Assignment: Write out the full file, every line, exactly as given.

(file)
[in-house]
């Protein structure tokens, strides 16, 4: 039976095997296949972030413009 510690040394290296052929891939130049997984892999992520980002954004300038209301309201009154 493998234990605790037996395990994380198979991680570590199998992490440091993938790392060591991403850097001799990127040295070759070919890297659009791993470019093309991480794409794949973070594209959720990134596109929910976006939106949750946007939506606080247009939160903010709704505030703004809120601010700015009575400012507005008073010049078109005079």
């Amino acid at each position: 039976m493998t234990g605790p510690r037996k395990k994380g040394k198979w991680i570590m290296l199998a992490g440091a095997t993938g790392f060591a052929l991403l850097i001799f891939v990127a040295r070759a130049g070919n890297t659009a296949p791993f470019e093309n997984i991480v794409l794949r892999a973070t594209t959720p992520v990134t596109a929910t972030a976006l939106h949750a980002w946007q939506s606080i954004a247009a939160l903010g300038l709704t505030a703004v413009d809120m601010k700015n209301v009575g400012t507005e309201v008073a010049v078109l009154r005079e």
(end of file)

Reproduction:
[in-house]
């Protein structure tokens, strides 16, 4: 039976095997296949972030413009 510690040394290296052929891939130049997984892999992520980002954004300038209301309201009154 493998234990605790037996395990994380198979991680570590199998992490440091993938790392060591991403850097001799990127040295070759070919890297659009791993470019093309991480794409794949973070594209959720990134596109929910976006939106949750946007939506606080247009939160903010709704505030703004809120601010700015009575400012507005008073010049078109005079």
């Amino acid at each position: 039976m493998t234990g605790p510690r037996k395990k994380g040394k198979w991680i570590m290296l199998a992490g440091a095997t993938g790392f060591a052929l991403l850097i001799f891939v990127a040295r070759a130049g070919n890297t659009a296949p791993f470019e093309n997984i991480v794409l794949r892999a973070t594209t959720p992520v990134t596109a929910t972030a976006l939106h949750a980002w946007q939506s606080i954004a247009a939160l903010g300038l709704t505030a703004v413009d809120m601010k700015n209301v009575g400012t507005e309201v008073a010049v078109l009154r005079e």